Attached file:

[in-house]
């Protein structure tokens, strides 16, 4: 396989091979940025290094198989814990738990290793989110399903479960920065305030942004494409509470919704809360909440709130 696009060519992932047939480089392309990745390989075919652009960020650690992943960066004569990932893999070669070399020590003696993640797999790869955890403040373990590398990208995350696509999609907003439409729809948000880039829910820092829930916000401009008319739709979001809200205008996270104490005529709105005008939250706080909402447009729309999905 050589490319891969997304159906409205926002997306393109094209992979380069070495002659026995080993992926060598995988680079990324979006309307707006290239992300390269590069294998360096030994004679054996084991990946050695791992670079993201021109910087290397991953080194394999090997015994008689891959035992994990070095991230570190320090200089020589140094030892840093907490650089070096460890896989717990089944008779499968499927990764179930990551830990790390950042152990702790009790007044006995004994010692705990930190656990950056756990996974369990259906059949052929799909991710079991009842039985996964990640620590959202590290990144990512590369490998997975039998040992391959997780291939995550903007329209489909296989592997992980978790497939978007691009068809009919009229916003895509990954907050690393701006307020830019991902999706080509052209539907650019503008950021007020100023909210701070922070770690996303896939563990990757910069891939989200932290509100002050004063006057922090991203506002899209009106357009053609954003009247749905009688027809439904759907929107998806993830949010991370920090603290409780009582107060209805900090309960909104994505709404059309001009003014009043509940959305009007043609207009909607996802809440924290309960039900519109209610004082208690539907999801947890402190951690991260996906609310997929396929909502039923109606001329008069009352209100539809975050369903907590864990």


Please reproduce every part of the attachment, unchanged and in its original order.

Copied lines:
[in-house]
């Protein structure tokens, strides 16, 4: 396989091979940025290094198989814990738990290793989110399903479960920065305030942004494409509470919704809360909440709130 696009060519992932047939480089392309990745390989075919652009960020650690992943960066004569990932893999070669070399020590003696993640797999790869955890403040373990590398990208995350696509999609907003439409729809948000880039829910820092829930916000401009008319739709979001809200205008996270104490005529709105005008939250706080909402447009729309999905 050589490319891969997304159906409205926002997306393109094209992979380069070495002659026995080993992926060598995988680079990324979006309307707006290239992300390269590069294998360096030994004679054996084991990946050695791992670079993201021109910087290397991953080194394999090997015994008689891959035992994990070095991230570190320090200089020589140094030892840093907490650089070096460890896989717990089944008779499968499927990764179930990551830990790390950042152990702790009790007044006995004994010692705990930190656990950056756990996974369990259906059949052929799909991710079991009842039985996964990640620590959202590290990144990512590369490998997975039998040992391959997780291939995550903007329209489909296989592997992980978790497939978007691009068809009919009229916003895509990954907050690393701006307020830019991902999706080509052209539907650019503008950021007020100023909210701070922070770690996303896939563990990757910069891939989200932290509100002050004063006057922090991203506002899209009106357009053609954003009247749905009688027809439904759907929107998806993830949010991370920090603290409780009582107060209805900090309960909104994505709404059309001009003014009043509940959305009007043609207009909607996802809440924290309960039900519109209610004082208690539907999801947890402190951690991260996906609310997929396929909502039923109606001329008069009352209100539809975050369903907590864990």